“Smartphone Inferno”: Lessons in Reverse Logistics
Samsung has created one of the biggest global recalls in the world with 35 cases of exploded phones or phones catching fire thus far.
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Barely out of its launch on 19th August, 2.5 million units of the Galaxy Note 7 are to be returned to Samsung, a portion of which have not even reached carrier stores.
And that’s not all. Other Samsung products such as the recently released Galaxy S7 edge and soon to be launched Galaxy Tab S3 are facing scrutiny as well. No longer will “trendy” or “reliable” be at the forefront of consumer minds but more likely “exploding batteries” and “fire hazard”. The Federal Aviation Administration (FAA) is contemplating whether to ban Note 7 devices on planes days after the decision to ban usage inflight.
Although an exchange program was launched in all 10 countries where the devices were sold, a Verizon spokeswoman stated that even if replacement phones were to arrive from Samsung, there will not be sufficient phones to cover every Note 7 sold initially.
Unlike Apple which has a large network of retail stores, Samsung relies mainly on carriers to sell its products. This has made the task of recalling 2.5 million phones very difficult as Samsung has little control over carriers.
Why should we focus on reverse logistics?
Reverse logistics is defined as the process of moving goods from the point of consumption to the point of origin (manufacturer or retailer) to recapture value or ensure proper disposal. What was once mainly an afterthought is now an indispensable part of any robust supply chain in recent years.
1. Protecting your Brand Equity
Traditionally, aftermarket service is considered one of the harder areas in logistics to manage, coordinate and operate efficiently. It is also often overshadowed by the blind pursuit of profits, with retailers and e-tailers failing to see the value of reverse logistics in protecting a company’s brand equity.
Recalls in general are becoming more common. Just this week, GE has begun recalling three models of its top-loading washing machines due to an electrical malfunction that causes them to catch fire. In February, Mars swiftly recalled several chocolate products in 55 countries due to plastic found in a Snickers bar. A month later, Nestle voluntary recalled numerous lines of pizza, lasagne and pasta in March due to the potential presence of glass pieces. There was minimal public backlash, which stands in stark contrast to Samsung’s epic failure, and a large part of this is down to reverse logistics.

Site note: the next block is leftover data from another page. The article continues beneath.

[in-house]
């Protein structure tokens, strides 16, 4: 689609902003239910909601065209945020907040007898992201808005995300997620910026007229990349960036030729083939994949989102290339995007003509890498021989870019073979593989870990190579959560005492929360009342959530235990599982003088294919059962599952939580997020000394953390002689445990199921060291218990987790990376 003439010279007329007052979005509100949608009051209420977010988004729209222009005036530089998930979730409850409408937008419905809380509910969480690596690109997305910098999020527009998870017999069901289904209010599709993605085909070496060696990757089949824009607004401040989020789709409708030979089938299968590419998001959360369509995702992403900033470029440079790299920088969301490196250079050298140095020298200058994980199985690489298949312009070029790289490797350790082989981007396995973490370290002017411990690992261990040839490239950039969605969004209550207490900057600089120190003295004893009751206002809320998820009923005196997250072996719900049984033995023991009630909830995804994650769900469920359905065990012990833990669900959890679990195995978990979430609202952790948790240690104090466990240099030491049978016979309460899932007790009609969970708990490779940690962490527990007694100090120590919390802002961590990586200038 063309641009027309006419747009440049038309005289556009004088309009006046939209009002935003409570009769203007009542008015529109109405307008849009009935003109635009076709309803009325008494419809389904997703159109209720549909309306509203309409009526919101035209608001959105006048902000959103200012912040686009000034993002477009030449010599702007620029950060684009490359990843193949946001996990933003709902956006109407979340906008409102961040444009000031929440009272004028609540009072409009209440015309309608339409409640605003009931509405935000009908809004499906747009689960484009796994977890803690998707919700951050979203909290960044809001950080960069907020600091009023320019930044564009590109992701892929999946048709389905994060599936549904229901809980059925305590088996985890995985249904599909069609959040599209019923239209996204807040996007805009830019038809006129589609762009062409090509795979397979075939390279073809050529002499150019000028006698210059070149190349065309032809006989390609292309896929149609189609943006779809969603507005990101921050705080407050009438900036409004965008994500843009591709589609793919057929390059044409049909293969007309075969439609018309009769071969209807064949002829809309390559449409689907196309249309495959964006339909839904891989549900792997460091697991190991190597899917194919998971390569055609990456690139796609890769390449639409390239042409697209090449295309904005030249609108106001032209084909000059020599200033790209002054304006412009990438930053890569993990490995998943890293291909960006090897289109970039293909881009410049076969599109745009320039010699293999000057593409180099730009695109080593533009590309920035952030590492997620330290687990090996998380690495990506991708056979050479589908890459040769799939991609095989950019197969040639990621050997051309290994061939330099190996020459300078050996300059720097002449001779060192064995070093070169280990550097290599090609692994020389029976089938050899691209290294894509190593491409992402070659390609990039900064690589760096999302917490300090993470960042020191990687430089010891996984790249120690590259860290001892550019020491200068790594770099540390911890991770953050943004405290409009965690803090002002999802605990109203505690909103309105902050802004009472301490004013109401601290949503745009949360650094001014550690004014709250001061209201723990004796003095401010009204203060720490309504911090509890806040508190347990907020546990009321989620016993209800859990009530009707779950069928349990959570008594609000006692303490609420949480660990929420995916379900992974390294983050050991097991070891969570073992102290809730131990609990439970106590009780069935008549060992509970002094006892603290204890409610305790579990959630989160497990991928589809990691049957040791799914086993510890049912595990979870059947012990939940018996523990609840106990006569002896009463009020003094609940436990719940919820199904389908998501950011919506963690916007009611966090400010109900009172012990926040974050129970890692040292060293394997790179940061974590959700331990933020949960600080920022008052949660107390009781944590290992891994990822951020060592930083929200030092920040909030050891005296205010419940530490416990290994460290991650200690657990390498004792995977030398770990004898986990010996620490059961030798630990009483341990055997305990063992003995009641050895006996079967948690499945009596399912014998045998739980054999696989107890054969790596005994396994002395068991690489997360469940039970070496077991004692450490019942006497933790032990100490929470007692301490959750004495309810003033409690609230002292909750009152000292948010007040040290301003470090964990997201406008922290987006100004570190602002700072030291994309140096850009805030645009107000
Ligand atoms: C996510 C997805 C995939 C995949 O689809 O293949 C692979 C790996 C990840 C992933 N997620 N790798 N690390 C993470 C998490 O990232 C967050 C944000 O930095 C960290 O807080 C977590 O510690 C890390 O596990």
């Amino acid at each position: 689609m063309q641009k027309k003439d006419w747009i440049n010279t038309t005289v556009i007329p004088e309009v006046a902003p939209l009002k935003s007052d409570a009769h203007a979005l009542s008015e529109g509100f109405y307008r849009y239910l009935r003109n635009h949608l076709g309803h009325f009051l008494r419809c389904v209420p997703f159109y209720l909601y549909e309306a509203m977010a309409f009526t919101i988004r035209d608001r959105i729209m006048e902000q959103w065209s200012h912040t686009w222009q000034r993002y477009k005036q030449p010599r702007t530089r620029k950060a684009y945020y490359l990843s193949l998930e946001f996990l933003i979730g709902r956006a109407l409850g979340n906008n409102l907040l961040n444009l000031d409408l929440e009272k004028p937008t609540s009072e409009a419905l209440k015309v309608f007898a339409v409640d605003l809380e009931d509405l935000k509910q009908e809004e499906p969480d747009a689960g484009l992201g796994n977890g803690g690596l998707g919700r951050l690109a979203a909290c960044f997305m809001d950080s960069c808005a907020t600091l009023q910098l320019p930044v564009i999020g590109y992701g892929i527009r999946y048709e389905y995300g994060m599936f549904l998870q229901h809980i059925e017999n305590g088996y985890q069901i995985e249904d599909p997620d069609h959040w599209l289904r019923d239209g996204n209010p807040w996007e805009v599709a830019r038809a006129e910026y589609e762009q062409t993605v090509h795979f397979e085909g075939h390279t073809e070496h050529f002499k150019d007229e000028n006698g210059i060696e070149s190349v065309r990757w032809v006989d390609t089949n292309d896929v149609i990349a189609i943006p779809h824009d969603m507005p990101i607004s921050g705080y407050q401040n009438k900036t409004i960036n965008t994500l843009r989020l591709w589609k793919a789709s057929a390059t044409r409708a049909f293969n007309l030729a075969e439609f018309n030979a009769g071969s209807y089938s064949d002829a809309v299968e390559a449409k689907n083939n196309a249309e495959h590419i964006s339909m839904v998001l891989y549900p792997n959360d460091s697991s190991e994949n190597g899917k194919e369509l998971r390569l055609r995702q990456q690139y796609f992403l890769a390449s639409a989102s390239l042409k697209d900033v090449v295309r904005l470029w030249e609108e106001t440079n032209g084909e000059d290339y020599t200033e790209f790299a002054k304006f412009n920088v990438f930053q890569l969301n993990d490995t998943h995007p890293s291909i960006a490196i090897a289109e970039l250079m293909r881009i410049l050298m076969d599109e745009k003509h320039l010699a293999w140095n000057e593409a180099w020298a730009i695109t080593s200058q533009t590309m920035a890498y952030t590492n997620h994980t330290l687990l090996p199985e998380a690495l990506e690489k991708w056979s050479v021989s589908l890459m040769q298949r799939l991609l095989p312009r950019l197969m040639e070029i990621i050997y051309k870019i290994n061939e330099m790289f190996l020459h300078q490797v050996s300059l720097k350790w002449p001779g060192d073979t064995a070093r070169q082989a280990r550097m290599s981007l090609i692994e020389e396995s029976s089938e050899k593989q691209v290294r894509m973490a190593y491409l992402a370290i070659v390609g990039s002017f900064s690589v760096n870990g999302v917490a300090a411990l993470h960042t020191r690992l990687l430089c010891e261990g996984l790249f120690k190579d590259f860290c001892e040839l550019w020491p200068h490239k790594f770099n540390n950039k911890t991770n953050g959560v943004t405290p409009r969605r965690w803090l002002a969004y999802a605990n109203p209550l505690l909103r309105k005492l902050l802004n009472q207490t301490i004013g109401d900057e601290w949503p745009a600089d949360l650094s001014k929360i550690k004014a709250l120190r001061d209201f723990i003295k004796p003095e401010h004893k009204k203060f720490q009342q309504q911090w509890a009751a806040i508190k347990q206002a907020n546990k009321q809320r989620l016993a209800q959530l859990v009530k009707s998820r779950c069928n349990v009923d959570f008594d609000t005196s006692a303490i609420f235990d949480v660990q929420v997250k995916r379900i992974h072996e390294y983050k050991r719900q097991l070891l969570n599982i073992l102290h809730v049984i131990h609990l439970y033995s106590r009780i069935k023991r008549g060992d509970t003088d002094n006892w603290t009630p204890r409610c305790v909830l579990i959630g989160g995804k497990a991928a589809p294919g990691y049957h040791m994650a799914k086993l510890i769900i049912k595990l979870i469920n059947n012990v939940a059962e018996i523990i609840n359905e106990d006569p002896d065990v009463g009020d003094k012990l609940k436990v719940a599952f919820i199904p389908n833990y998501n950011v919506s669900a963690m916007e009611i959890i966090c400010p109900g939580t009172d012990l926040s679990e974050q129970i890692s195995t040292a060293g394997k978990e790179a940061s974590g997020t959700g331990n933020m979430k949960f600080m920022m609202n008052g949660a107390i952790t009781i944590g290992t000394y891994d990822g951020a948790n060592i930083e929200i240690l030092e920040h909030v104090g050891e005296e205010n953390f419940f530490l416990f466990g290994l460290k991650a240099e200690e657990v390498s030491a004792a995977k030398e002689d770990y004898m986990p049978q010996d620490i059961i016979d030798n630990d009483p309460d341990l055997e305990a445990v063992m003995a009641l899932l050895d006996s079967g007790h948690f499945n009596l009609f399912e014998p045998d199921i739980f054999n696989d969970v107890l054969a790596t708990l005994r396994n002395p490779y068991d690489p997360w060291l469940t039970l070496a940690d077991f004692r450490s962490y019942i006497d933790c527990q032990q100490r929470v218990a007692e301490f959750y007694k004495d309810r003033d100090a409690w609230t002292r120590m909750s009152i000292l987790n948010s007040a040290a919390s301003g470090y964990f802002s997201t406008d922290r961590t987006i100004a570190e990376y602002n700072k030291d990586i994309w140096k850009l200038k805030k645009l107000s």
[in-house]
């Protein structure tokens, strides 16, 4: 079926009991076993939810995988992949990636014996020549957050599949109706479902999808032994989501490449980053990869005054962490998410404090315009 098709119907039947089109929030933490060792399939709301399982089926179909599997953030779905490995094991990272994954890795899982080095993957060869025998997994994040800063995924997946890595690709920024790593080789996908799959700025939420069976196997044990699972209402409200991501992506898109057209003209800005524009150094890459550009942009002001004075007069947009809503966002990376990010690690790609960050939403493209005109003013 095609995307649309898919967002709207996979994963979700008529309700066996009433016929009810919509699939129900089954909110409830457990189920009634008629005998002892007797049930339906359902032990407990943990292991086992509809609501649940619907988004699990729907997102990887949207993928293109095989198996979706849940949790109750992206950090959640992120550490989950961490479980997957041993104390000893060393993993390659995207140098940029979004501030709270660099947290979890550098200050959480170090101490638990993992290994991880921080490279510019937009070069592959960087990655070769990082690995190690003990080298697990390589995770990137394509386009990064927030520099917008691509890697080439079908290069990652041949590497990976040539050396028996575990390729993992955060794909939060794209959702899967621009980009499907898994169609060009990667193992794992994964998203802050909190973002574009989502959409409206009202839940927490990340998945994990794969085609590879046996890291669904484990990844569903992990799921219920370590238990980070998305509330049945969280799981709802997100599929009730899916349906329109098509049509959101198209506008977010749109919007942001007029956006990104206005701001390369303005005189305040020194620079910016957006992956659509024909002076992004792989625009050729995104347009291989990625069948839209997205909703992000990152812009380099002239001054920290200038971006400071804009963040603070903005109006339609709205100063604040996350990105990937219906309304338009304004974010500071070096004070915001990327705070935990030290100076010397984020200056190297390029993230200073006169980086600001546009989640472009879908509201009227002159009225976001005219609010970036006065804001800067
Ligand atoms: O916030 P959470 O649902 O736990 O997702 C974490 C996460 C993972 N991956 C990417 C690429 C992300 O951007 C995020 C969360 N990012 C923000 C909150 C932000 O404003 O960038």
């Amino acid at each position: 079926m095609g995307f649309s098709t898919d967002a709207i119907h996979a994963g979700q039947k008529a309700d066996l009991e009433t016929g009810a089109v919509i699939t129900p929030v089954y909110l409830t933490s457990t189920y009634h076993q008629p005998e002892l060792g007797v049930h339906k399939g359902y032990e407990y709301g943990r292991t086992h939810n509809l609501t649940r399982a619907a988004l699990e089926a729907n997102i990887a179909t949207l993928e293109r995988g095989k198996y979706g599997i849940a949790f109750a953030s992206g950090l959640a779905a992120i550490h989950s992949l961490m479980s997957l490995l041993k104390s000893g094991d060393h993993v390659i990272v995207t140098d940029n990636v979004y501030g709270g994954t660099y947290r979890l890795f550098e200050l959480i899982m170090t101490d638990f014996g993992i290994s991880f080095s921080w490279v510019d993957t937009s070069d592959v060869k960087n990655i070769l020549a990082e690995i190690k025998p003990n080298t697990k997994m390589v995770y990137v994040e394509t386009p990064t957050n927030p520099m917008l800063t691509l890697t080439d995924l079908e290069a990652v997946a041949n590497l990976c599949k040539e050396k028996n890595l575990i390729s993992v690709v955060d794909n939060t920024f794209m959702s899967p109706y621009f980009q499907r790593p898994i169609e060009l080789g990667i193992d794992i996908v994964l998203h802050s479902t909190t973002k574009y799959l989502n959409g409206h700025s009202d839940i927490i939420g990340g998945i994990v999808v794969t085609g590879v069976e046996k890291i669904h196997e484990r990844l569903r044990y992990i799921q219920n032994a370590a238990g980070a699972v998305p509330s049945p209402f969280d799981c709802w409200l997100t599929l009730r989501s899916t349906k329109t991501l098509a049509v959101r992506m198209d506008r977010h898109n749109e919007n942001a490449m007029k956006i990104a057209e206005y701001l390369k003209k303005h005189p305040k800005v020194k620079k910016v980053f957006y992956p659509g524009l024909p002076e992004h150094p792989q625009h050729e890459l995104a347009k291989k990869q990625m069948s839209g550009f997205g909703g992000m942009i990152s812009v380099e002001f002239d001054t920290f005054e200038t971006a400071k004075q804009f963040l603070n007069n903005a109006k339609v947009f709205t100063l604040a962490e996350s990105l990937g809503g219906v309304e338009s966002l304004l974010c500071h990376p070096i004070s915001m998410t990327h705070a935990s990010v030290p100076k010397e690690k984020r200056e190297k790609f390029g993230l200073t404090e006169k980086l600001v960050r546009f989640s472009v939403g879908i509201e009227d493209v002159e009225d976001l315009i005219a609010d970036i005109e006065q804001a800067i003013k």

2. Proper returns management prevents unnecessary costs
Stack of cardboard delivery boxes or parcels. Warehouse concept
“Our best customers have the highest return rates, but they are also the ones that spend the most money with us and are our most profitable customers.” – Craig Adkins, Vice President of Services and Operations at Zappos.
Return shipments cost a whopping three to four times more compared to forward shipments, with supply chain costs averaging 7 to 10 percent of cost of goods. With the recent boom in e-Commerce and drop shipping (return rates between 5 and 7 percent of online sales), the sheer volume and cost of processing returns is making decision makers take a harder look at reverse logistics.
Unlike forward logistics where items are heavily optimized for delivery, reverse logistics is messy and disorganized. Furthermore, delays during transit, misloading and damage, or even inaccurate product counts or paperwork complicate the reverse logistics chain. A proper system which, for example, handles sorting and segmenting before sending the product back through the supply chain would prevent the unnecessary wastage of transportation dollars.
“If they’re doing nothing today, they’re losing about 5 percent to 7 percent of their bottom line. It’s just being thrown away.” – Gailen Vick, Executive Director, Reverse Logistics Association
3. One man’s trash is another man’s treasure
Although some returned products can be resold, not all products are merchantable after refurbishment or remanufacturing. These products may yet be of value outside the traditional supply chain. Secondary market venues are an area companies should explore; every dollar recovered is one less dollar of cost. Auctions, factory outlets and value retailers are alternative places to move products that are not selling well in the intended primary market.
Furthermore, secondary markets create positive externalities as they serve to reduce landfill waste and promote job creation which provides environmental and economic benefits.
Given the importance yet difficulty of achieving a true end-to-end supply chain, companies may find efficiency in outsourcing the task of reverse logistics. Due to expertise gained from managing complex supply chains and multiple SKUs in different arenas, third-party logistics players (3PLs) are the best companies to work with. Outsourcing reverse logistics allows companies to focus on their core competencies yet gain the benefits of a well-managed supply chain.
Samsung’s misfortune is indeed regrettable, but it has brought the spotlight back on the importance of reverse logistics. The longer the product stays in the chain, the more its value declines. A complete end-to-end supply chain must include reverse logistics, and being able to efficiently handle returns is critical for the management of customer expectations.
Phones don’t catch fire every other day, but when they do, it burns.
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